09 Sep Compensation for Perceived Disability
In the case of Agar v. Leonard, 2016 BCSC 1430, the Plaintiff was proceeding through an intersection when the Defendant suddenly turned left in front of her. She was unable to avoid the collision and hit the side of the Defendant’s vehicle. The Defendant admitted liability for the accident but challenged the Plaintiff’s claim for damages.
At the time of the trial, the Plaintiff still had some headaches and minor soft tissue injuries but she had developed a perception that she was totally disabled and could not return to work. The consensus among the Plaintiff’s physicians was that her physical injuries were not particularly serious but that she believed that her injuries were bordering on catastrophic, and she believed that she could never be employed again.
The main issue at trial was whether the Defendant needed to compensate the Plaintiff only for her medically proven injuries or compensate her to the level of her ‘perceived disability’.
The Court found that the Plaintiff was not credible; she was inconsistent in describing her symptoms to her physicians and she often exaggerated her injuries. Nevertheless, the Court held that as a result of the accident the Plaintiff had developed a dissociative disorder which caused anxiety and depression, leading to the Plaintiff’s perception of a severe disability.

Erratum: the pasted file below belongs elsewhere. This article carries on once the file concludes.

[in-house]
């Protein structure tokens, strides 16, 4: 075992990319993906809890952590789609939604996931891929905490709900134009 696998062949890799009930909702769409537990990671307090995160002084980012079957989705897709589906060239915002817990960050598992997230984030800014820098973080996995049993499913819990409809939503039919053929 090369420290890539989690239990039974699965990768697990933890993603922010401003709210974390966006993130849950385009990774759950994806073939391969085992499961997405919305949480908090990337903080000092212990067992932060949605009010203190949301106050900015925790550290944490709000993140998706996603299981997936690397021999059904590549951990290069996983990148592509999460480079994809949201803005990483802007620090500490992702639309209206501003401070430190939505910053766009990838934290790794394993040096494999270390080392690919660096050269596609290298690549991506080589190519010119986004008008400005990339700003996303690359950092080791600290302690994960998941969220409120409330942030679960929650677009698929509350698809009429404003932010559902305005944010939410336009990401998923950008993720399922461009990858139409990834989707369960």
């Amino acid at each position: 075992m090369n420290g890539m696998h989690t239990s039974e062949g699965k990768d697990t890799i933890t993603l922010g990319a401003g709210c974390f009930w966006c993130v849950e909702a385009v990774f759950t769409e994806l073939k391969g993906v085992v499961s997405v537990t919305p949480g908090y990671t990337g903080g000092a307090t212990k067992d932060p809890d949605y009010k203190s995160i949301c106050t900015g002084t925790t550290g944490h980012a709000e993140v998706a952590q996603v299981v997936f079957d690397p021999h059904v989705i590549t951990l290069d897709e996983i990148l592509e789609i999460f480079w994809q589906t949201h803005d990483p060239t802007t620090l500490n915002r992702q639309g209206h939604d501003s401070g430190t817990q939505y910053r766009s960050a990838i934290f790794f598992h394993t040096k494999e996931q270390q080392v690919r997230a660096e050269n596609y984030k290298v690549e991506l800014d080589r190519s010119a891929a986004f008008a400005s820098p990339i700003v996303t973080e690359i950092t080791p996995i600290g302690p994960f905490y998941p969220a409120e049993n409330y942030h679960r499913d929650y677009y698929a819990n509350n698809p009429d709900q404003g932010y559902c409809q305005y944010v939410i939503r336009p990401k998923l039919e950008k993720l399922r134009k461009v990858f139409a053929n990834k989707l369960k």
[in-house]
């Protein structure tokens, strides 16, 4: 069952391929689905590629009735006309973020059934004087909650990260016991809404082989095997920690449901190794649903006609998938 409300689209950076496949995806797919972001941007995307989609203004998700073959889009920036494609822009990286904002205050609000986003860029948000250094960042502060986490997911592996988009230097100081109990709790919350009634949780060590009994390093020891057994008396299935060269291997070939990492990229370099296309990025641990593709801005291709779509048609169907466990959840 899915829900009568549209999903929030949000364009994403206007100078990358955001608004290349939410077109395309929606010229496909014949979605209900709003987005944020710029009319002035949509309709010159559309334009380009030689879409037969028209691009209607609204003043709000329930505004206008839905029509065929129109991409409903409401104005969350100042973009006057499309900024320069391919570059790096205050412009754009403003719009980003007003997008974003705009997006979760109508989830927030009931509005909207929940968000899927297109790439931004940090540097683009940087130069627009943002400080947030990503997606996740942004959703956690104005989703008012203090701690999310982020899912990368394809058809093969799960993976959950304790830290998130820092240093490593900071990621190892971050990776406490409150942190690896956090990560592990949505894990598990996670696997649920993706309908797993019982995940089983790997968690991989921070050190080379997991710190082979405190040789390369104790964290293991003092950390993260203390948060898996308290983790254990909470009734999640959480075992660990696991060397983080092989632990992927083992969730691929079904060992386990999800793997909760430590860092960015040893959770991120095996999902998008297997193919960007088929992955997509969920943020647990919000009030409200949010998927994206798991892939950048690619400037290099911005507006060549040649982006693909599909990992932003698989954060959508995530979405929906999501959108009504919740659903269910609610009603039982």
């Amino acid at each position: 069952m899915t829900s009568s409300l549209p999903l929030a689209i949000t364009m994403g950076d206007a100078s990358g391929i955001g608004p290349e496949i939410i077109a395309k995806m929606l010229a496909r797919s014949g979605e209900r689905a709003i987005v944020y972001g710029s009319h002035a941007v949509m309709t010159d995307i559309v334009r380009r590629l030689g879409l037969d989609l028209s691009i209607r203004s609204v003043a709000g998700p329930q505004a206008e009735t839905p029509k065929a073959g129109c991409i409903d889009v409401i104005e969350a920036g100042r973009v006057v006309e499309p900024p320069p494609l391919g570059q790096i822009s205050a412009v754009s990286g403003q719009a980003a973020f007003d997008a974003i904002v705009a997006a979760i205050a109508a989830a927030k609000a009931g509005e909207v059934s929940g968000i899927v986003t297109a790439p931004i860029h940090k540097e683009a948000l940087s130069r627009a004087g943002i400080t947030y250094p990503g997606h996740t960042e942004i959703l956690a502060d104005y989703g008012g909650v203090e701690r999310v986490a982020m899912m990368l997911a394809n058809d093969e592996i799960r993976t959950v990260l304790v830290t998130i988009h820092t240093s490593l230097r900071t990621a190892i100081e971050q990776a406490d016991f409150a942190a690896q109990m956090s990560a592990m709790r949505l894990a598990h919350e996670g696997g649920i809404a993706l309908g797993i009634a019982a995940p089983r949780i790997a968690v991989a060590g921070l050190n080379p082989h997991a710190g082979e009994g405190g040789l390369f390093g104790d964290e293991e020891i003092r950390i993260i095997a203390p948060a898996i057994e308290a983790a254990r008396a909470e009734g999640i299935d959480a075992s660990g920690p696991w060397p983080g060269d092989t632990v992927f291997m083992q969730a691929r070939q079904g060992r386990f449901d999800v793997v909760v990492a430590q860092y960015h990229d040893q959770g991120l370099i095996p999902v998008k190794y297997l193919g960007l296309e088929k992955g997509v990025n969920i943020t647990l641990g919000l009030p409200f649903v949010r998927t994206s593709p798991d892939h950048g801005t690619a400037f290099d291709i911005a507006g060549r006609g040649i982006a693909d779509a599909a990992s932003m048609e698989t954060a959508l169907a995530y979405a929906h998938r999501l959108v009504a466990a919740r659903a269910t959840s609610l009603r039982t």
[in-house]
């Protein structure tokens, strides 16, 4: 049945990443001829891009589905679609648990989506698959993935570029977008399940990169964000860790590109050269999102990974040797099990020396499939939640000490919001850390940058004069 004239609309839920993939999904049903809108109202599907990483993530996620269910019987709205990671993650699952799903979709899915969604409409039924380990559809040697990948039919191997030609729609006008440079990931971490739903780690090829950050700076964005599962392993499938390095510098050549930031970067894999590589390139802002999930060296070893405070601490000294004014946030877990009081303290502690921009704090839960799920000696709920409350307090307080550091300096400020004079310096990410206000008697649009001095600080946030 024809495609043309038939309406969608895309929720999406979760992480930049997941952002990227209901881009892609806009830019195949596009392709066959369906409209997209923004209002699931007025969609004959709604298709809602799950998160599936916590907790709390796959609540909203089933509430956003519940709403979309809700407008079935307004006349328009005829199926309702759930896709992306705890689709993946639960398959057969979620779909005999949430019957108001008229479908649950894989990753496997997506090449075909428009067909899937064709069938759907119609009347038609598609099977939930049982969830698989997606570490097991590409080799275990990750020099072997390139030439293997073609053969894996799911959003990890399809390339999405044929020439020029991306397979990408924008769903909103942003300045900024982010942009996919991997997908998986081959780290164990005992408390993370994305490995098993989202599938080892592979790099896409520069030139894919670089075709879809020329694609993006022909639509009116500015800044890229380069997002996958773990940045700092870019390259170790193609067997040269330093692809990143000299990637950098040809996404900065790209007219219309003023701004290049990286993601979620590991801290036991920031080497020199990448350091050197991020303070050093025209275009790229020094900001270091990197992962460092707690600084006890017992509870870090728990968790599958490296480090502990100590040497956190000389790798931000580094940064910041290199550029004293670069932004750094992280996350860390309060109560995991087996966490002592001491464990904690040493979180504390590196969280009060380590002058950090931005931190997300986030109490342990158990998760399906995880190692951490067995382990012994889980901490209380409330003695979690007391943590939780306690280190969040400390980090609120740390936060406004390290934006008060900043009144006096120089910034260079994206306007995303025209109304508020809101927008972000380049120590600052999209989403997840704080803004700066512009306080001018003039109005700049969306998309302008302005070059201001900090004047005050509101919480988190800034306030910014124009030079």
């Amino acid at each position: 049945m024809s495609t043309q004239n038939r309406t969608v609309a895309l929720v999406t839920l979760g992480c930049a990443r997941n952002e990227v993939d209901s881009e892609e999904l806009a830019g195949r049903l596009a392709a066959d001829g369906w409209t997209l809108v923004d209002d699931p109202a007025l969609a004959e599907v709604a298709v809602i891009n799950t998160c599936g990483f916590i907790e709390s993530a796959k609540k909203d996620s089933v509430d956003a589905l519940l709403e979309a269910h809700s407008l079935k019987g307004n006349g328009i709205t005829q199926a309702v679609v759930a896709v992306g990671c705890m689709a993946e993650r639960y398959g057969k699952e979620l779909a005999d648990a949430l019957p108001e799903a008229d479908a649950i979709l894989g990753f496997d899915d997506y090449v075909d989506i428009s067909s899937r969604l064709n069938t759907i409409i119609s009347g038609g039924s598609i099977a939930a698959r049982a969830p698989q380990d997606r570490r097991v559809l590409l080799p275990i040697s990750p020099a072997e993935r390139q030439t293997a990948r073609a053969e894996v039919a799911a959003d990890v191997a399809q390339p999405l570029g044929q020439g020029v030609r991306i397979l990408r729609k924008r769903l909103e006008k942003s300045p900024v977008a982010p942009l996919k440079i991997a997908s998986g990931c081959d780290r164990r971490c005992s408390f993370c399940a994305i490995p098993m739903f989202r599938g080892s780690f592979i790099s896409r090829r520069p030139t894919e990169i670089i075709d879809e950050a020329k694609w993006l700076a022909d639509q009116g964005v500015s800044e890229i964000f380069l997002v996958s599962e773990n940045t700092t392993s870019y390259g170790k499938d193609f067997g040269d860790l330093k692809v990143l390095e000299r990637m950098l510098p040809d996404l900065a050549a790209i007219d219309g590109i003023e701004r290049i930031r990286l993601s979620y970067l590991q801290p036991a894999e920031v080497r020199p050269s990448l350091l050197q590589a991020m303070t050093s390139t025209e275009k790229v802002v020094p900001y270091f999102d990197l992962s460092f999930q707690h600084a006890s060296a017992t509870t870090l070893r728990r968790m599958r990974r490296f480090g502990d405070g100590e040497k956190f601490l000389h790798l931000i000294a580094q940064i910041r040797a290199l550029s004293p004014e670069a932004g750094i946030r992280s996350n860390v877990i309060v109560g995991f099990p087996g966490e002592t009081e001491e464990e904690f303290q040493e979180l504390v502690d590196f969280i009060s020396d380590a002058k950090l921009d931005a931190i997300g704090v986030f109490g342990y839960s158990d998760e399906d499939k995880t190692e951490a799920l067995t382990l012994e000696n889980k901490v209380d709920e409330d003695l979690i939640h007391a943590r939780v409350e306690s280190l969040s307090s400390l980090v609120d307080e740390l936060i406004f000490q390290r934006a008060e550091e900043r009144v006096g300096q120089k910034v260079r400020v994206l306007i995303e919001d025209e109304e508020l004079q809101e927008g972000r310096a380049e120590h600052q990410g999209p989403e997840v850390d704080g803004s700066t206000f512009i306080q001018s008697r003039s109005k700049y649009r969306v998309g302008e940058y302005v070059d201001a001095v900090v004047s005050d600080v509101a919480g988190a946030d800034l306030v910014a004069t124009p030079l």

The established law is that psychological problems will be compensated if they are beyond the Plaintiff’s power to control and are set in motion by the Defendant’s wrongful act. If this is proven, the Plaintiff is entitled to recover damages for the entire loss caused by the psychological problems.
Madam Justice Hyslop stated that “Ms. Agar perceives that she is disabled and unable to function. It is real to her. I find that this condition is a result of the motor vehicle accident in which she was involved.”
The Plaintiff would not have developed this psychological disorder had the accident not occurred, so the Defendant had to compensate her to the level of her perceived disability.
The Plaintiff was awarded $500,000 for lost earning capacity on the basis that after a few more years of psychological counselling her perception of her disability would subside and she could return to work in a reduced capacity.
The Plaintiff received the following award:
Non-pecuniary damages: $110,000.00
Past wage loss: $167,094.00
Loss of earning capacity: $500,000.00
Special damages: $21,244.38
Cost of future care: $113,862.37